Harvey Simon - is a freelance writer living in Washington, DC. His articles have appeared in The Los Angeles Times, The Boston Globe Sunday Magazine, the History News Network and elsewhere.


Before moving to Washington he was a national security analyst at Harvard University, where he also wrote about other public policy issues.


The Madman Theory (Sept. 18, 2012, Rosemoor Press) is Simon’s debut novel. Its release coincides with the 50th anniversary of the most dangerous event in U.S. history – the Cuban Missile Crisis.


Simon received his undergraduate degree from Cornell University and has an M.A. in philosophy from the University of Massachusetts at Amherst.


Dr. Svetlana Savranskaya is director of Russia programs at the National Security Archive, George Washington University, and the editor of the new book by the late Sergo Mikoyan, “The Soviet Cuban Missile Crisis: Castro, Mikoyan, Kennedy, Khrushchev and the Missiles of November”. She coordinated the Russian delegations to the historic 30th anniversary Cuban Missile Crisis conference in Havana in 1992 and to the landmark 40th anniversary Havana conference in 2002.

Dr. Savranskaya won the Link-Kuehl Prize in 2011 from the Society for Historians of American Foreign Relations, recognizing the best documentary publication over the previous two years, for her book (with Thomas Blanton and Vladislav Zubok) “Masterpieces of History: The Peaceful End of the Cold War in Europe 1989”. She also serves as an adjunct professor teaching U.S.-Russian relations and modern Russian history at the American University School of International Service in Washington, D.C.  She earned her Ph.D. in political science and international affairs in 1998 from Emory University, where she studied with Professors Robert Pastor and Thomas Remington.  A “Red Diploma” graduate of the Moscow State University in 1988, she went on to study at the Institute of World Economy and International Relations of the USSR Academy of Sciences in 1989-90 before moving to Emory, where she won a dissertation fellowship from the Institute for the Study of World Politics and worked as a Hewlett Fellow at the Carter Presidential Center in 1993. Her articles and chapters have appeared in the Journal of Strategic Studies, The Cold War International History Project Bulletin, and the Cambridge History of the Cold War, among many other publications.

Polmar PhotoNorman Polmar is an analyst, consultant, and author specializing in naval, aviation, and intelligence issues. Mr. Polmar has consulted on naval-related issues to three U.S. Senators, the Speaker of the House, and the Deputy Councilor to the President, as well as to the Director of the Los Alamos National Laboratory.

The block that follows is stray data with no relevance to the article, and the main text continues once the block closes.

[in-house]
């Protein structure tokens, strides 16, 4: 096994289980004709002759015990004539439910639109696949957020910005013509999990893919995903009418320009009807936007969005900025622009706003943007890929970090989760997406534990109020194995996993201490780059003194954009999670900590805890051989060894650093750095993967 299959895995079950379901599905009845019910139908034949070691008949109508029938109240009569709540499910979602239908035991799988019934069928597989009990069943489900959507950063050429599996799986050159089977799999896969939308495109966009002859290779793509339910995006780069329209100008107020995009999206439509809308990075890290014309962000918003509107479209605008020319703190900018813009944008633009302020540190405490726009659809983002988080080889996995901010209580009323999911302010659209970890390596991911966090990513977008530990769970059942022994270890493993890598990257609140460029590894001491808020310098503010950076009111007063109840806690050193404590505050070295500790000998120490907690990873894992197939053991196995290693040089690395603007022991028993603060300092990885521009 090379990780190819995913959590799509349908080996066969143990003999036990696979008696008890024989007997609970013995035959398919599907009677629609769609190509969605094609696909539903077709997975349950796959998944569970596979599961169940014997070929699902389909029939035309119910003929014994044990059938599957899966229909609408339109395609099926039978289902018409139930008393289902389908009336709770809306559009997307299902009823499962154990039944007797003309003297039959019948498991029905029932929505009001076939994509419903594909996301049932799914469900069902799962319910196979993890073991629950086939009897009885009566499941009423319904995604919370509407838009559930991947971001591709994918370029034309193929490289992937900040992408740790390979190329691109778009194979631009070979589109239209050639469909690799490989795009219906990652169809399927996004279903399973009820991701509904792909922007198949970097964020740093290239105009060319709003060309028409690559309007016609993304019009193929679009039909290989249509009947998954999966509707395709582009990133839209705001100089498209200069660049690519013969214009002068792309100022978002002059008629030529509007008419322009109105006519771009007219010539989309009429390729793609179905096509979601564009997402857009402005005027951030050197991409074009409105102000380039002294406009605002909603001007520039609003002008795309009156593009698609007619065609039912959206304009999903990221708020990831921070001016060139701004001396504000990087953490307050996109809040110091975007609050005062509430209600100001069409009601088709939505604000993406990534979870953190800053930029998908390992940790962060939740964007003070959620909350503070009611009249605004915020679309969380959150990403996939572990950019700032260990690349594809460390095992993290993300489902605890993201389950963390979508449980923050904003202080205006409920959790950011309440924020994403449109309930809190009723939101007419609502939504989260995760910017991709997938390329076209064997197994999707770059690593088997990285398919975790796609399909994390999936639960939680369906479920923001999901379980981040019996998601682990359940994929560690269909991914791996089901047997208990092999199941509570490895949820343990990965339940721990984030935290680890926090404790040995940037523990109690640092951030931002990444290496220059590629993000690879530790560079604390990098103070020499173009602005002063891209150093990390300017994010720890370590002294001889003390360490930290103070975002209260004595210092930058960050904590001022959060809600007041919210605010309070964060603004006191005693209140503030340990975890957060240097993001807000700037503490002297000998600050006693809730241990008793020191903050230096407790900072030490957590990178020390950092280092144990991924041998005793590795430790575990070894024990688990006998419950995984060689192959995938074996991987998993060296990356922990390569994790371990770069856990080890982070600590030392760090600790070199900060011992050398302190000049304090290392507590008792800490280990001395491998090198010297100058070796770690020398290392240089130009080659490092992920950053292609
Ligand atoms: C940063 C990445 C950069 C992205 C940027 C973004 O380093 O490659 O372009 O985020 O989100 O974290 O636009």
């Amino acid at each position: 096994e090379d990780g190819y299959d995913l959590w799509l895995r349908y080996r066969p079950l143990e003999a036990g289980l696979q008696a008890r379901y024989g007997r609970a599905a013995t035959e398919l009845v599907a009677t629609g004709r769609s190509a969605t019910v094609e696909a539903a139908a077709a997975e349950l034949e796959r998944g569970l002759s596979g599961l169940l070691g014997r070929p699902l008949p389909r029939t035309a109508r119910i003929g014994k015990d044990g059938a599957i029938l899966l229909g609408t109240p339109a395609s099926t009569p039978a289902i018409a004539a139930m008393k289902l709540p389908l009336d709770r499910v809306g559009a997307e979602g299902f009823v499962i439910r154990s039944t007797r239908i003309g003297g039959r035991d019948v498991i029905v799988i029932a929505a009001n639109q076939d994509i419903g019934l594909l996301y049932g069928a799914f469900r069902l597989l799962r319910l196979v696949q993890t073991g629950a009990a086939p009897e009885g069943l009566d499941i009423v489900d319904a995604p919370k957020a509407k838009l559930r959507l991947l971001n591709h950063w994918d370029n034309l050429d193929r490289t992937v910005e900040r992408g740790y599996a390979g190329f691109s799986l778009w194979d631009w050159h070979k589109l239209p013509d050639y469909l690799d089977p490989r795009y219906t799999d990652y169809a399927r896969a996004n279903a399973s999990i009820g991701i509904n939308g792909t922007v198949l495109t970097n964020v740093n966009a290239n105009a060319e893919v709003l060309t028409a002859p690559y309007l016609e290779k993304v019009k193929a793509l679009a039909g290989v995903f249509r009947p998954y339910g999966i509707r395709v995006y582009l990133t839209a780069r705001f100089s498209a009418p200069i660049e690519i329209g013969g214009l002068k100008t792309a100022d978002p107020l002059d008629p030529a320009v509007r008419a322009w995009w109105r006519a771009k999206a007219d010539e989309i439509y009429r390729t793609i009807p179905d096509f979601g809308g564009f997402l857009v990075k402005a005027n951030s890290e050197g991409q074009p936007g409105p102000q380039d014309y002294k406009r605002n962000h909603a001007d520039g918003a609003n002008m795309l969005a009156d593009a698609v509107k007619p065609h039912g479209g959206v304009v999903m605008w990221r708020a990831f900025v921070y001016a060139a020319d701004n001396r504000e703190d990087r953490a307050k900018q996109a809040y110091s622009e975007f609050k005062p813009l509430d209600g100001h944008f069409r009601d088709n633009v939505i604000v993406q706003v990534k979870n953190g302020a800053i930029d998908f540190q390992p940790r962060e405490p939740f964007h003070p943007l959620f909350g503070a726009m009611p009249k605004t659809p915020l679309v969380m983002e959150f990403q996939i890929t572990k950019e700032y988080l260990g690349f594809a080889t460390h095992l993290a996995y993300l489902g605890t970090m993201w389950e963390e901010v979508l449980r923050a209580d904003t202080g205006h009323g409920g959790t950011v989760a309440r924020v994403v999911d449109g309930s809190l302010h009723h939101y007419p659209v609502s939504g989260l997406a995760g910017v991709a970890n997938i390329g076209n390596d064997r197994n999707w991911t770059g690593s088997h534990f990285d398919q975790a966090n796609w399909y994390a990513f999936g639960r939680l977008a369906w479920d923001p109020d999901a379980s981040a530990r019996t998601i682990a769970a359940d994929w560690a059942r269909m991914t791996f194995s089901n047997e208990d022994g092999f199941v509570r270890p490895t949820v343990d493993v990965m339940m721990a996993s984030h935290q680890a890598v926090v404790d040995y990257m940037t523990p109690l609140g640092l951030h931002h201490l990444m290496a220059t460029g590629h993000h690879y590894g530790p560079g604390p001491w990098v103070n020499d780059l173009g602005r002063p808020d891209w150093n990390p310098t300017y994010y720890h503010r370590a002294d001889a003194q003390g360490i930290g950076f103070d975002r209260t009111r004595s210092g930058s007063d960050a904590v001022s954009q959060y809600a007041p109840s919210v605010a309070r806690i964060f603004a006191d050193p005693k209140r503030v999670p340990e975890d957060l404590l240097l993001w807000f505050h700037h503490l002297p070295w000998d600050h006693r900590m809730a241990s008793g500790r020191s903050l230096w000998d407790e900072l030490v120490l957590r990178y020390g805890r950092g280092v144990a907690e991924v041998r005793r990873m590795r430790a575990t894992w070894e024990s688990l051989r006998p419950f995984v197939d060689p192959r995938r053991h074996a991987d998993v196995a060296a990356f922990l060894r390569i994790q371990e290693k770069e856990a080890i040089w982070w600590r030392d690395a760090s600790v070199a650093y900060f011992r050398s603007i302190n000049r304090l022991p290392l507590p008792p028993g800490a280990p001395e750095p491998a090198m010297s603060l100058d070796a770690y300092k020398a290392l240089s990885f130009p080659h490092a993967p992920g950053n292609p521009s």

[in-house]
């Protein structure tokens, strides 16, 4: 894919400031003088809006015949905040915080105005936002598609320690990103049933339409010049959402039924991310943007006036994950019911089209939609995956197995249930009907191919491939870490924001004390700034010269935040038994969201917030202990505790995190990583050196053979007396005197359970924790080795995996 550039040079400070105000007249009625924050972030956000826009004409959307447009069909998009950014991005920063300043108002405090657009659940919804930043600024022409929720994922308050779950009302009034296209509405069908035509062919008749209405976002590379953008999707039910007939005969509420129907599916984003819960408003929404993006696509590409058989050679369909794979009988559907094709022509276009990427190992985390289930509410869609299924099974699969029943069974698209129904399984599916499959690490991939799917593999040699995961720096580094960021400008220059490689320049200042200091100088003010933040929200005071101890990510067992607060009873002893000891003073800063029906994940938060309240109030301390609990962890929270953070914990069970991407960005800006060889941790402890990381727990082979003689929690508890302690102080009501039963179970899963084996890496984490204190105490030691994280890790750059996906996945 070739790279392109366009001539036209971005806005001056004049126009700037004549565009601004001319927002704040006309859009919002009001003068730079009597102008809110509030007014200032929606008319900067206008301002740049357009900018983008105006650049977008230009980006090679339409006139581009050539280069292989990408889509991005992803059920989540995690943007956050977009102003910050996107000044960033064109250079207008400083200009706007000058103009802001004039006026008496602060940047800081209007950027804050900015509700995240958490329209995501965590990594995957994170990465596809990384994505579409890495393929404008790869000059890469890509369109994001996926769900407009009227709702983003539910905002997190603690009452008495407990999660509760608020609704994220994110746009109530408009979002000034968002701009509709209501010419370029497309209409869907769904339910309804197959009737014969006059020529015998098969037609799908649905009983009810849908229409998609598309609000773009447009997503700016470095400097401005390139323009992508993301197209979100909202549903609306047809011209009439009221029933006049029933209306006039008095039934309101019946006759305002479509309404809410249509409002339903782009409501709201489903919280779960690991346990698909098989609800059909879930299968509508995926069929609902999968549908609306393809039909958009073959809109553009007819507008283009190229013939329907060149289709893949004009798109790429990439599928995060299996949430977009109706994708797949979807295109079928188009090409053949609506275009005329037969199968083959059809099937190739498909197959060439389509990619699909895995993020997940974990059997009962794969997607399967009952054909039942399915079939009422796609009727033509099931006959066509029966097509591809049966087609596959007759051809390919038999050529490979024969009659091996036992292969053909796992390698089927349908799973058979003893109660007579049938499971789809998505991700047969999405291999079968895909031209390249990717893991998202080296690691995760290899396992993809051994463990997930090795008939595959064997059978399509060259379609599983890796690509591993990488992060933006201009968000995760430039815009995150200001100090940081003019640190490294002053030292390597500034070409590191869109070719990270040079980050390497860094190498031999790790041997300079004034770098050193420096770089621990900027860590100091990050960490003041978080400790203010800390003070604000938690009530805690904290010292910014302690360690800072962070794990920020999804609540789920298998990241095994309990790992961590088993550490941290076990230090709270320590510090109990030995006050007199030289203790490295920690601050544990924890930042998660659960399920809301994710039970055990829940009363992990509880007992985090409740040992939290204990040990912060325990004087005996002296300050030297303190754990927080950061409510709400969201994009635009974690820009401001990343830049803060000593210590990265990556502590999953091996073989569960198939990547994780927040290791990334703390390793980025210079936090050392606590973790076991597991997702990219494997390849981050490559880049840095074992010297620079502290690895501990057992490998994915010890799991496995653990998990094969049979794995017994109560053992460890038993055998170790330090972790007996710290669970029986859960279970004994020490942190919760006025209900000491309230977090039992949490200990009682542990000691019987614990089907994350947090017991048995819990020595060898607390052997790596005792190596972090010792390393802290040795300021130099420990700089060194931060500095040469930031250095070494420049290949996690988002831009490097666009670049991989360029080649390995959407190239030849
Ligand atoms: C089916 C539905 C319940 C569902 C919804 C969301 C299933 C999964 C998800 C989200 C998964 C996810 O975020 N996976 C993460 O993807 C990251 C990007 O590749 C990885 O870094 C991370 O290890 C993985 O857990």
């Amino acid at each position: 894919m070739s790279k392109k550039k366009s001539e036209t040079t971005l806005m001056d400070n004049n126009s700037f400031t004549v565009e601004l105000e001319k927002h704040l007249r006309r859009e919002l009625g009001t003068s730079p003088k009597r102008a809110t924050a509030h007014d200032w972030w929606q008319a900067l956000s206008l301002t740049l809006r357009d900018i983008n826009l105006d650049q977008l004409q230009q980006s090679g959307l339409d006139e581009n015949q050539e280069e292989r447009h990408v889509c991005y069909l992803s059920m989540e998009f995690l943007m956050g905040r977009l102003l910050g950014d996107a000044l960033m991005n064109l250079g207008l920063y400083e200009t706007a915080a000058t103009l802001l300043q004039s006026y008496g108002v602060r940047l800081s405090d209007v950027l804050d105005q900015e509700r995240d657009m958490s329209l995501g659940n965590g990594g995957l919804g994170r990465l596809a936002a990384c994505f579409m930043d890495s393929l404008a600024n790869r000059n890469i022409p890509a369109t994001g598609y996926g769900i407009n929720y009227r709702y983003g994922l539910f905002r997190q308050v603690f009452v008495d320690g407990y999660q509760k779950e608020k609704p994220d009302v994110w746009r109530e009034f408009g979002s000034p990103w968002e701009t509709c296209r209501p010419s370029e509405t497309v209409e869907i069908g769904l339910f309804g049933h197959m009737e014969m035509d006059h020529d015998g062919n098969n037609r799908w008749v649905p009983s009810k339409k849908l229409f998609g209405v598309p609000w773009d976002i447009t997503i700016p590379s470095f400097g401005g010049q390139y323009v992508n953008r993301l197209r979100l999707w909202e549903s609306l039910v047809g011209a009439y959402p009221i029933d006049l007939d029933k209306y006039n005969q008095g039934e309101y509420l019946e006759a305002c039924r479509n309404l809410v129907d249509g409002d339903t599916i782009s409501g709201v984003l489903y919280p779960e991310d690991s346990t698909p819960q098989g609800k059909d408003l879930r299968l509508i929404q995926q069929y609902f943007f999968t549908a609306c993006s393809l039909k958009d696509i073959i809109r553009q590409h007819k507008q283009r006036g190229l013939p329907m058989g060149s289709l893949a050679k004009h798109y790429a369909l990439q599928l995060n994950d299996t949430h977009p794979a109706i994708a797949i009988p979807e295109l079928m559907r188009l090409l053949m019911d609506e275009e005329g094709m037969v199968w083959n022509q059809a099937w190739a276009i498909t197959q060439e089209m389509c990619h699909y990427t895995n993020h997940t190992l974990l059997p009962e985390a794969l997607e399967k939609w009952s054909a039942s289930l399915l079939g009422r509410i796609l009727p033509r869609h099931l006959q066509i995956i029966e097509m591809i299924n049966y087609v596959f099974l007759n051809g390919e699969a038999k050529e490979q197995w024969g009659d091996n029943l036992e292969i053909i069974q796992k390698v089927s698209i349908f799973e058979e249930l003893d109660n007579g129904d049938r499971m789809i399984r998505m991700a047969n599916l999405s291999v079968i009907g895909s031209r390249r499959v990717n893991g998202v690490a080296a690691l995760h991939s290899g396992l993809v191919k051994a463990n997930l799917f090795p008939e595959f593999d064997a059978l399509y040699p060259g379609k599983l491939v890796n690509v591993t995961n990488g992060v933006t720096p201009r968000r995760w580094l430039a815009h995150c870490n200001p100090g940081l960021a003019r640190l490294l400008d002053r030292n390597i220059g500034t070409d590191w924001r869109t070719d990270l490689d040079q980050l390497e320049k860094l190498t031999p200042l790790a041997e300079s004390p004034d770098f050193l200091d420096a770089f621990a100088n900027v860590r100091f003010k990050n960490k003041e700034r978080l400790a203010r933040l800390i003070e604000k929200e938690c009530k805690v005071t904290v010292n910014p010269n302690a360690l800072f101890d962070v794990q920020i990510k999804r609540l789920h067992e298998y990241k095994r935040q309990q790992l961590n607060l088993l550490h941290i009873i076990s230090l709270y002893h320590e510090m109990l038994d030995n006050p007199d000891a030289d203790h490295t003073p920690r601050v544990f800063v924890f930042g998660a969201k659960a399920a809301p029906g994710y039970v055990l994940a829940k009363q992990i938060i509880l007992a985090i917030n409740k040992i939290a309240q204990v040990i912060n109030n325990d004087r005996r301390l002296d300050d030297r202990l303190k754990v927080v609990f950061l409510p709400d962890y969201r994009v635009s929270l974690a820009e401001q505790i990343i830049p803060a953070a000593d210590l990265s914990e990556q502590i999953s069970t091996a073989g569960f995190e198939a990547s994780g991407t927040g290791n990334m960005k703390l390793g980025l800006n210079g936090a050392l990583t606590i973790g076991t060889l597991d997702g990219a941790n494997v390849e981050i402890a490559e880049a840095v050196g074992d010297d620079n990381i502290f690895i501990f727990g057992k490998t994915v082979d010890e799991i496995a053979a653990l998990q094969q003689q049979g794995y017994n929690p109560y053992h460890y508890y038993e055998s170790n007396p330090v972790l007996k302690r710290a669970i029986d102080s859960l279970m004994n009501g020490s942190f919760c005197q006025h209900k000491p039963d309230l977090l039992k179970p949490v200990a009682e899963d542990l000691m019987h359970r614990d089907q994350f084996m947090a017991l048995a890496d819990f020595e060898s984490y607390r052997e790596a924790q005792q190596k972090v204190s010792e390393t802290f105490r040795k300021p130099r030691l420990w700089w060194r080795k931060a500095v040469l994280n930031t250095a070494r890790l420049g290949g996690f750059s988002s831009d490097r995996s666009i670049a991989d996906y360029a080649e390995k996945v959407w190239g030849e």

From 1982 to 1986 and from December 2002 until June 2008, he served as a member of the Secretary of the Navy's Research Advisory Committee (NRAC). He chaired the NRAC panel established in 2005 to determine science and technology requirements for supporting the Navy and Marine Corps in the period 2015-2020. He also served on a sub-panel of the Defense Science Board’s study of transition to and from hostilities (2004) and was a member of a DARPA advisory panel looking at future warfare requirements (2007). In early 2007 he was appointed to reestablish and chair the Science and Technology Advisory Committee of the Department of Homeland Security. He served as chair of the committee until 1 August 2009, and remained a member until its charter expired in 2012.

Polmar has written or coauthored 50 published books and numerous articles on naval, aviation, and intelligence subjects. From 1967 to 1977, Mr. Polmar was editor of the United States sections of Jane’s Fighting Ships, being completely responsible for almost one-third of that annual reference work. He authored the reference books Ships and Aircraft of the U.S. Fleet  (nine editions). He also writes columns for the Naval Institute’s magazines Proceedings and Naval History.

His book DEFCON-2: Standing on the Brink of Nuclear War During the Cuban Missile Crisis (2006) is about the military aspects of the Cuban missile crisis of 1962. It was coauthored with John D. Gresham and they were also associate producers of the film entitled DEFCON-2, based on the book, which was aired on the Discovery Channel. Tom Clancy made the on-camera introduction and closing to the film, and wrote the foreword for the book. (In his first major interview following publication of his book Hunt for Red October--published in Time magazine--Mr. Clancy acknowledged Mr. Polmar's books as a major source for his technical information.)  Mr. Polmar visited Cuba and met with participants in the crisis for the filming of DEFCON-2.